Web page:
How to Grill a Boneless Chicken Breast Perfectly

Chicken is a lean, versatile and inexpensive staple in many healthy diets that can be prepared in countless ways. But if you don't know how to grill chicken properly, the meat can quickly dry out.

The secret to a perfectly grilled chicken breast lies in their preparation.
Credit: Twenty20/@danny4win

The secret behind grilling chicken breasts lies in the preparation. Follow these tips to learn how to make chicken on a gas grill for the very best results.

How to Cook Chicken on a Gas Grill

Store your chicken in the fridge at a temperature of at least 40 degrees Fahrenheit, if not cooler, recommends the USDA. Then, when you're ready to begin prepping, wash your hands thoroughly and clean your work surfaces.

Although most people tend to rinse their poultry, this is actually not recommended, as it can cause any bacteria to spread to other areas, according to the USDA. Rinsing or soaking your meat won't destroy or clean any of the bacteria — only cooking will do that.

To give your chicken breasts some added tenderness, place the meat in a plastic bag. Using a meat pounder or rolling pin, pound the meat gently until the chicken reaches a uniform thickness. This will help the meat cook evenly on the grill.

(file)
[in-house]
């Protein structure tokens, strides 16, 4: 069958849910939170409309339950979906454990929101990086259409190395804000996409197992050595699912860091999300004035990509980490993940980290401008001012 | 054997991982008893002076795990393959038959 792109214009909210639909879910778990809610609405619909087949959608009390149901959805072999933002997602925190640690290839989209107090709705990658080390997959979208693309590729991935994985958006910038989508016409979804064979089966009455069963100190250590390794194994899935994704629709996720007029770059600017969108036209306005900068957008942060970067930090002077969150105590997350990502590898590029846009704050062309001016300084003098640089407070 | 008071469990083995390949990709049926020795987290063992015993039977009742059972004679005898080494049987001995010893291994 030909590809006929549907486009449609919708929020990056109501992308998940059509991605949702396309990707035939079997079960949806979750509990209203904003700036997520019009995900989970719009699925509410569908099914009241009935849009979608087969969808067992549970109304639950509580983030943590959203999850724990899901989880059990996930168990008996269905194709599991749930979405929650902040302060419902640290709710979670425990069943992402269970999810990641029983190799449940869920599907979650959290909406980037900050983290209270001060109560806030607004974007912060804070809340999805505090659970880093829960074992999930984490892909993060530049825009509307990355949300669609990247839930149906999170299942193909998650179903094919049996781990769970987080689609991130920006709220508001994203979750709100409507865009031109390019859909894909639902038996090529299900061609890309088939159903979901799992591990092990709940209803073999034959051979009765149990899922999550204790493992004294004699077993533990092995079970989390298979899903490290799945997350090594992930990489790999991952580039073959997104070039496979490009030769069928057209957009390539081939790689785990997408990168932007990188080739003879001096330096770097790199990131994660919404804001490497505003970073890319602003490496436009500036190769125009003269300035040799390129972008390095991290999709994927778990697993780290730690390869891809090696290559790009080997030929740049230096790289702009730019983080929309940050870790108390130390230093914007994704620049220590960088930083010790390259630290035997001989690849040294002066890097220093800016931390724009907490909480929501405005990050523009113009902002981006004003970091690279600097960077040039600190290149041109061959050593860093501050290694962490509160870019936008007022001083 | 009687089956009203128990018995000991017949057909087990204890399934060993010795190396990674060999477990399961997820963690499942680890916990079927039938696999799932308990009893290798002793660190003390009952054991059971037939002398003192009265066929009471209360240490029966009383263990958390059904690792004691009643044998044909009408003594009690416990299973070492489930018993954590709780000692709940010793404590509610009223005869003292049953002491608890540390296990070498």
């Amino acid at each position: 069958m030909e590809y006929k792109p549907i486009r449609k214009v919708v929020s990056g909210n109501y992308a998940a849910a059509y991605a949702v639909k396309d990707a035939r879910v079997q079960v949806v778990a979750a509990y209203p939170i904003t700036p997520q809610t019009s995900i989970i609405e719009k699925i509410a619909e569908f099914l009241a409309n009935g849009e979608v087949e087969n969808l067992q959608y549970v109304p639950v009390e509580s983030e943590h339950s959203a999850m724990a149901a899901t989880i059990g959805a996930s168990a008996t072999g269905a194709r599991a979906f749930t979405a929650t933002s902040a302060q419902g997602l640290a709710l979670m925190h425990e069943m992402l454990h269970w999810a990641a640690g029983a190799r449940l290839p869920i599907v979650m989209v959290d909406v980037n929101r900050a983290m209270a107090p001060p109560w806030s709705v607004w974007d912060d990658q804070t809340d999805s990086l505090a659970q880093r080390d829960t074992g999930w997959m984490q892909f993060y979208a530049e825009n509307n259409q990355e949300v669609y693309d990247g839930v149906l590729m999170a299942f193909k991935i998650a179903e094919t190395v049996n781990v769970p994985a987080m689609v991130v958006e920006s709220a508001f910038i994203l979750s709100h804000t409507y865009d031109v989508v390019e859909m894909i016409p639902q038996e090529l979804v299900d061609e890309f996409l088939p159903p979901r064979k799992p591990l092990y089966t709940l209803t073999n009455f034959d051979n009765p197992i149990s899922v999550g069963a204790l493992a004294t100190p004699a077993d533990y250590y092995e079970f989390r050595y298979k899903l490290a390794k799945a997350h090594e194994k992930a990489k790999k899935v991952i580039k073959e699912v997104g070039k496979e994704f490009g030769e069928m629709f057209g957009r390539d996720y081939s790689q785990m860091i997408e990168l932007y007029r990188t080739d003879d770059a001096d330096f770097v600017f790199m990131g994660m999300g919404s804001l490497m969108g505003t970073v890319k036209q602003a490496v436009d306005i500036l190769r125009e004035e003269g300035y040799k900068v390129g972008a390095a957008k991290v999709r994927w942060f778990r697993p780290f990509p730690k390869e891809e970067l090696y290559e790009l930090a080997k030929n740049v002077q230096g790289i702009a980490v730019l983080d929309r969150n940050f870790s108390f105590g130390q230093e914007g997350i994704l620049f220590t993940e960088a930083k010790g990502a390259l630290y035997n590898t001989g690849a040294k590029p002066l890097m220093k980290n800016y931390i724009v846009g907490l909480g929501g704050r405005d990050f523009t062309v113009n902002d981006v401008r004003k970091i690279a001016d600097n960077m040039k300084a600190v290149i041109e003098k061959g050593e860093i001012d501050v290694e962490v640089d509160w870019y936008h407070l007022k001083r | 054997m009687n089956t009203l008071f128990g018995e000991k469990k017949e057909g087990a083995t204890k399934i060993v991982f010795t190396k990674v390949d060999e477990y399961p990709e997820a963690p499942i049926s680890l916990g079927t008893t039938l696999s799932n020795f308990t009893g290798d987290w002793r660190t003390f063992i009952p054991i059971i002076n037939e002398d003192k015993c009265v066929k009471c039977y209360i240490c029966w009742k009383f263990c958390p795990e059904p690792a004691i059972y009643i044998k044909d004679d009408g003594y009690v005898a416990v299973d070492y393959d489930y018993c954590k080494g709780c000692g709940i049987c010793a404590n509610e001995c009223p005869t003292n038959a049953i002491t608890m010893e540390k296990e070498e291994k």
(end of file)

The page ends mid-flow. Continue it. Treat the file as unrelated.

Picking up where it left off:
Before grilling, you can either brine your chicken or soak it in a marinade of your choice in the fridge for anywhere from 30 minutes to as long as two days, according to the USDA. This can also help prevent dryness when grilling chicken breasts.

In the meantime, preheat your gas grill for at least 10 to 15 minutes on high heat. Then, remove the chicken from the fridge and brush the meat with a bit of olive oil, seasoning as you'd like. Place the chicken breasts on the grill, spacing as needed. Cook each side for about six to eight minutes, recommends the USDA.

How do you know when your chicken breasts are done? The meat should feel firm and the flesh should look opaque. You can be extra safe by inserting a meat thermometer sideways into the chicken: It should register 165 degrees Fahrenheit, according to the USDA, before you dig into your tasty meal.

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